represent more than 20% of Italy's GDP, which is
banking sector may have upwards of 25% to 30% bad or
impaired loans on the books. That means the entire
banking sector is kaput. Finis.
Insolvent and ready for the restructuring vultures
to take over.
in a fractional reserve banking system operating at
a 10% reserve ratio, when a bank's bad loans
approach its reserve ratio, it's pretty much toast.
By 15% that's pretty much a certainty. By 20% you
just need to figure out which resolution specialist
to call. At 25% or 30%, you probably should pack a
bag and skip town in the dead of night.
chart provides some of the context for Europe more
broadly. I’ve highlighted everything from Europe in
yellow, showing how the banks there currently top
the list of awfulness:
weakness in European financial shares, combined with
other factors, is dragging down Europe’s stock
market dramatically. The decline has now wiped out
all of 2015’s market gains and has broken
convincingly below the neckline (yellow line, below)
of a typical “Head & Shoulders” formation:
beginning of the year, the stock prices of these
select banks are down (as of COB Friday 2/5/16):
pretty hefty losses over a short period of time, and
that’s meaningful. While the headline equity indexes
are managing to keep their losses minimized, these
bellwether stocks from the critical finance sector
are stampeding out the back door.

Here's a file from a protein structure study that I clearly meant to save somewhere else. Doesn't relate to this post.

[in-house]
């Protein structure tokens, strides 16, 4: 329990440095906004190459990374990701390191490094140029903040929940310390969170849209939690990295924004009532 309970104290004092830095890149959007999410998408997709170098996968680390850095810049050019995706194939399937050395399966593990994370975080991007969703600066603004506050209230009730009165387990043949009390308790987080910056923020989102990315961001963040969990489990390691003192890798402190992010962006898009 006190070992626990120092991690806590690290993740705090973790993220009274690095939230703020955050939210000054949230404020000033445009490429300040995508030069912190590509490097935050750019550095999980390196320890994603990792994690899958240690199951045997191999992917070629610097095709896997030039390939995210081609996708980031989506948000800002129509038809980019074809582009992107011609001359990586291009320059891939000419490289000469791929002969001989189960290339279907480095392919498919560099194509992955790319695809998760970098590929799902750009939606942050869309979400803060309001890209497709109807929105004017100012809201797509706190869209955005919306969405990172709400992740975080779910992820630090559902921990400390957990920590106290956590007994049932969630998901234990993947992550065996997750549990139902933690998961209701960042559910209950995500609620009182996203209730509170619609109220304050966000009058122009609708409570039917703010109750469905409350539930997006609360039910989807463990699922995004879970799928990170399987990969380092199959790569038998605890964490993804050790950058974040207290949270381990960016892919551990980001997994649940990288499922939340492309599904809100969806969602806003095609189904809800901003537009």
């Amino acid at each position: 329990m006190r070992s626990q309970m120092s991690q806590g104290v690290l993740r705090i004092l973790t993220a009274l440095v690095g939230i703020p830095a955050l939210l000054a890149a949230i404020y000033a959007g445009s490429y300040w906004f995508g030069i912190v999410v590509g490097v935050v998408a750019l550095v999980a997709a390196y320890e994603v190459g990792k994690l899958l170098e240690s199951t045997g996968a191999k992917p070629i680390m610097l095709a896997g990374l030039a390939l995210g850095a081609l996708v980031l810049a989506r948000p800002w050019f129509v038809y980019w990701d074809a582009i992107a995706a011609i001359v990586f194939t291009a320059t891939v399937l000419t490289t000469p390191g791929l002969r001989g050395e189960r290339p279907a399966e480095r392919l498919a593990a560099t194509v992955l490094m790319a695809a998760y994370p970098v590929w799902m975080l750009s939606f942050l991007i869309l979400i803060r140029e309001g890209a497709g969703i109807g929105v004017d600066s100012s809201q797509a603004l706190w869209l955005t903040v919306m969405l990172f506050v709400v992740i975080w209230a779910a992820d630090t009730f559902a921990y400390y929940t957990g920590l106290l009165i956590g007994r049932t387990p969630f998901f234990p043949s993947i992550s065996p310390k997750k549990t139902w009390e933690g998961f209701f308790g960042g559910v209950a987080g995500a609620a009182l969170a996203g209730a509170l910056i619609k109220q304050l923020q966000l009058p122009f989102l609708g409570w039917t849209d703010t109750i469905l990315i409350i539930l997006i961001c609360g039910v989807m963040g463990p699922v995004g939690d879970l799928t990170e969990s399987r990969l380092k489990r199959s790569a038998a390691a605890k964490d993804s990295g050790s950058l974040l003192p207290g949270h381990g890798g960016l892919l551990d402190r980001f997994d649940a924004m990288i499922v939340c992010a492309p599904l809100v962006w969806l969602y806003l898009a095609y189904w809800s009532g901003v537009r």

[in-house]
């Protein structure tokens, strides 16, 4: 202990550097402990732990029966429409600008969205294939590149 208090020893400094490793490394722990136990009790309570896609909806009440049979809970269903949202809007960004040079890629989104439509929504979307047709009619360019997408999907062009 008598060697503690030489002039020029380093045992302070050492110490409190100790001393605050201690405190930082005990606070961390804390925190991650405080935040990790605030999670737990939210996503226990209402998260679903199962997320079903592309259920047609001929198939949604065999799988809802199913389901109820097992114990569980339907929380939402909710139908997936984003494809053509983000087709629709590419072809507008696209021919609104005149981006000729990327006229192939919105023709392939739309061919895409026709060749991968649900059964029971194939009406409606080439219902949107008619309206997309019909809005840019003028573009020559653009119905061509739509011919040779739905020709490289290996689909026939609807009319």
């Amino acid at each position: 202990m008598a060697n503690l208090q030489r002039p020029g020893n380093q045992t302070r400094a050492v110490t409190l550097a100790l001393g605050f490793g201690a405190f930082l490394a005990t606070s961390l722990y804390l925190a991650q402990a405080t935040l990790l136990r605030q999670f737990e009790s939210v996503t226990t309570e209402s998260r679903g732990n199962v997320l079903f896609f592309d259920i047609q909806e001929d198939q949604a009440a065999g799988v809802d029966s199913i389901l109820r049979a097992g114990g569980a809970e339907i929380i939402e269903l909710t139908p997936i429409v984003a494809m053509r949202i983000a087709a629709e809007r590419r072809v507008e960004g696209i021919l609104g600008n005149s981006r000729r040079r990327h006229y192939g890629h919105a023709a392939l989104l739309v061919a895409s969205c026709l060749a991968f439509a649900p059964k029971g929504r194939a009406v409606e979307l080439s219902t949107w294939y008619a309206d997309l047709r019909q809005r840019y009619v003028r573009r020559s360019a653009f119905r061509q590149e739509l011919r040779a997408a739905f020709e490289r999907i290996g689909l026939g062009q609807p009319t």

And when I
say ‘critical’, I mean in the sense that a hefty
amount of the overall earnings within the S&P 500
and other major stock indexes were fraudulent
profits were derived from the banks feeding on
central bank thin-air money and front-running
central bank policy.
there to worry about? Well, just pick something. It
could be a combination of headwinds conspiring to
drag down bank earnings from here. Take your pick:
reduced trading and M&A revenue, and lower profits
from ridiculously flat yield curves and negative
have to include the possibility that No more
bailouts are coming. Why not? Mainly because it
would be politically incendiary at this moment to
even try such a thing. Public resentment of the
banks is high all over the world, and in the US
specifically, there’s an election primary that is
hinging for the Democrats on Wall Street coziness.
Maybe the markets are pricing that in?
Or it could
be that these banks have been playing with fire
(again) and got burned (again). We know for sure
that a number hold a boatload of junk debt from the
energy sector that will need to be written off. And
we suspect many are staring at losses from writing
too many derivative contracts that have turned